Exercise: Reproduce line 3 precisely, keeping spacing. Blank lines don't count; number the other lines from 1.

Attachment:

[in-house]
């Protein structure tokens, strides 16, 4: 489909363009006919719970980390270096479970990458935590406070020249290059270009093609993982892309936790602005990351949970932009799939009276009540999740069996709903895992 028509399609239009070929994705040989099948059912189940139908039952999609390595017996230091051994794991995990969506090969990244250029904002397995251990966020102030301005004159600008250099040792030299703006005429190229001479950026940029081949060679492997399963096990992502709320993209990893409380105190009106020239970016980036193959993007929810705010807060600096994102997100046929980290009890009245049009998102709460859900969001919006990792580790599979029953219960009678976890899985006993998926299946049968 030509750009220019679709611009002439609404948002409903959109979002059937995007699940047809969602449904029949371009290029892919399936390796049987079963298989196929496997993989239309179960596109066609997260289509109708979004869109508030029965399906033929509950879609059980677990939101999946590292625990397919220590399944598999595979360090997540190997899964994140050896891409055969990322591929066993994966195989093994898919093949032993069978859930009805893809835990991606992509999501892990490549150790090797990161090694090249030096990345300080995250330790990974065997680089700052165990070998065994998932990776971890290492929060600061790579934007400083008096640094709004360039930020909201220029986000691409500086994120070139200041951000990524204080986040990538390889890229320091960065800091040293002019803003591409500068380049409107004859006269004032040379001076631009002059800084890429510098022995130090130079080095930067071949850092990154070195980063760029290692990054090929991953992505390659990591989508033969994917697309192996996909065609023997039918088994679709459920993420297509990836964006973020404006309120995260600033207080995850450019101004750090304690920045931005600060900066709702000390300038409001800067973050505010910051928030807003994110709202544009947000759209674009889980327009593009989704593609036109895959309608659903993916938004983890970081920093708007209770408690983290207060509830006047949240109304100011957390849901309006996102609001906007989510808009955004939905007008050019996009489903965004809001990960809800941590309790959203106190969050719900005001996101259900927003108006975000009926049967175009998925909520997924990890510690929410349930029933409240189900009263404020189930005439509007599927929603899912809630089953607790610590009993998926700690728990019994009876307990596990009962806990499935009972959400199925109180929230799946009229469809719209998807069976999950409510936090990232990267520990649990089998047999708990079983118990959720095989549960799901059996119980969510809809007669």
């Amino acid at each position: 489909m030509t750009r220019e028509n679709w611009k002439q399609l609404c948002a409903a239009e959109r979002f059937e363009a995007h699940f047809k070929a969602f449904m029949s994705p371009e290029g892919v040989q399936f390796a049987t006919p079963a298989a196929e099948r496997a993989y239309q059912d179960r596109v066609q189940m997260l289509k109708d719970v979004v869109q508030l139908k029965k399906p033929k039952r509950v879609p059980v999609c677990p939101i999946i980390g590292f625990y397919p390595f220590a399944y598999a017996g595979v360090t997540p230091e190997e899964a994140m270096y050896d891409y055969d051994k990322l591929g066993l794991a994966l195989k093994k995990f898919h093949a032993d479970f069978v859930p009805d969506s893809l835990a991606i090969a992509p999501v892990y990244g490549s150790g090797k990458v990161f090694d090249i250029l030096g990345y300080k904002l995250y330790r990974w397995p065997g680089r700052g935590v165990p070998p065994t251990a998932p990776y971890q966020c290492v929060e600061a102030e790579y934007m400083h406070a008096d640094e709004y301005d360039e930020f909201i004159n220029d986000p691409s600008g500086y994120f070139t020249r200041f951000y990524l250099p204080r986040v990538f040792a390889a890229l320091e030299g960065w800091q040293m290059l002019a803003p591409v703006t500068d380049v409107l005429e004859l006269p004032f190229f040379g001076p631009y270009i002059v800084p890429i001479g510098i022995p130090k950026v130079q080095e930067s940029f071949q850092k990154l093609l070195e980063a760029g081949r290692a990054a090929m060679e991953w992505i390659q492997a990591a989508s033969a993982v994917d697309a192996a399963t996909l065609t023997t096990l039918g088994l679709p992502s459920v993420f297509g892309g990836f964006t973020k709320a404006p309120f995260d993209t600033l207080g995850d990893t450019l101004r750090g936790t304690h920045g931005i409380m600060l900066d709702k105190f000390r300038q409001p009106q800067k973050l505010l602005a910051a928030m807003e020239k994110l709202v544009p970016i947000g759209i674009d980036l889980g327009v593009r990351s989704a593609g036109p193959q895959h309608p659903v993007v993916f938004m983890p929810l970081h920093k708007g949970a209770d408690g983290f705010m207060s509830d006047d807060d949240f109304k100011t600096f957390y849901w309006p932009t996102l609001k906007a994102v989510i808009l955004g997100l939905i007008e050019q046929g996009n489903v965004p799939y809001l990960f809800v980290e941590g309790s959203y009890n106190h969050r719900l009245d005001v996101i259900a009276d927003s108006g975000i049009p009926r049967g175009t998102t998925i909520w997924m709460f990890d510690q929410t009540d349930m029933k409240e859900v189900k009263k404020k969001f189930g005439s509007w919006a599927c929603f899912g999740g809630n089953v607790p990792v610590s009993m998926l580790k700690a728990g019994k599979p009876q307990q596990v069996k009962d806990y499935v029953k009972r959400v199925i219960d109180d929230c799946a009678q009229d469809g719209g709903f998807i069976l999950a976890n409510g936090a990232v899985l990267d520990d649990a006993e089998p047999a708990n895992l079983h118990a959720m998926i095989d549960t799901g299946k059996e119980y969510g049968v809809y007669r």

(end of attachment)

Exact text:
């Amino acid at each position: 489909m030509t750009r220019e028509n679709w611009k002439q399609l609404c948002a409903a239009e959109r979002f059937e363009a995007h699940f047809k070929a969602f449904m029949s994705p371009e290029g892919v040989q399936f390796a049987t006919p079963a298989a196929e099948r496997a993989y239309q059912d179960r596109v066609q189940m997260l289509k109708d719970v979004v869109q508030l139908k029965k399906p033929k039952r509950v879609p059980v999609c677990p939101i999946i980390g590292f625990y397919p390595f220590a399944y598999a017996g595979v360090t997540p230091e190997e899964a994140m270096y050896d891409y055969d051994k990322l591929g066993l794991a994966l195989k093994k995990f898919h093949a032993d479970f069978v859930p009805d969506s893809l835990a991606i090969a992509p999501v892990y990244g490549s150790g090797k990458v990161f090694d090249i250029l030096g990345y300080k904002l995250y330790r990974w397995p065997g680089r700052g935590v165990p070998p065994t251990a998932p990776y971890q966020c290492v929060e600061a102030e790579y934007m400083h406070a008096d640094e709004y301005d360039e930020f909201i004159n220029d986000p691409s600008g500086y994120f070139t020249r200041f951000y990524l250099p204080r986040v990538f040792a390889a890229l320091e030299g960065w800091q040293m290059l002019a803003p591409v703006t500068d380049v409107l005429e004859l006269p004032f190229f040379g001076p631009y270009i002059v800084p890429i001479g510098i022995p130090k950026v130079q080095e930067s940029f071949q850092k990154l093609l070195e980063a760029g081949r290692a990054a090929m060679e991953w992505i390659q492997a990591a989508s033969a993982v994917d697309a192996a399963t996909l065609t023997t096990l039918g088994l679709p992502s459920v993420f297509g892309g990836f964006t973020k709320a404006p309120f995260d993209t600033l207080g995850d990893t450019l101004r750090g936790t304690h920045g931005i409380m600060l900066d709702k105190f000390r300038q409001p009106q800067k973050l505010l602005a910051a928030m807003e020239k994110l709202v544009p970016i947000g759209i674009d980036l889980g327009v593009r990351s989704a593609g036109p193959q895959h309608p659903v993007v993916f938004m983890p929810l970081h920093k708007g949970a209770d408690g983290f705010m207060s509830d006047d807060d949240f109304k100011t600096f957390y849901w309006p932009t996102l609001k906007a994102v989510i808009l955004g997100l939905i007008e050019q046929g996009n489903v965004p799939y809001l990960f809800v980290e941590g309790s959203y009890n106190h969050r719900l009245d005001v996101i259900a009276d927003s108006g975000i049009p009926r049967g175009t998102t998925i909520w997924m709460f990890d510690q929410t009540d349930m029933k409240e859900v189900k009263k404020k969001f189930g005439s509007w919006a599927c929603f899912g999740g809630n089953v607790p990792v610590s009993m998926l580790k700690a728990g019994k599979p009876q307990q596990v069996k009962d806990y499935v029953k009972r959400v199925i219960d109180d929230c799946a009678q009229d469809g719209g709903f998807i069976l999950a976890n409510g936090a990232v899985l990267d520990d649990a006993e089998p047999a708990n895992l079983h118990a959720m998926i095989d549960t799901g299946k059996e119980y969510g049968v809809y007669r």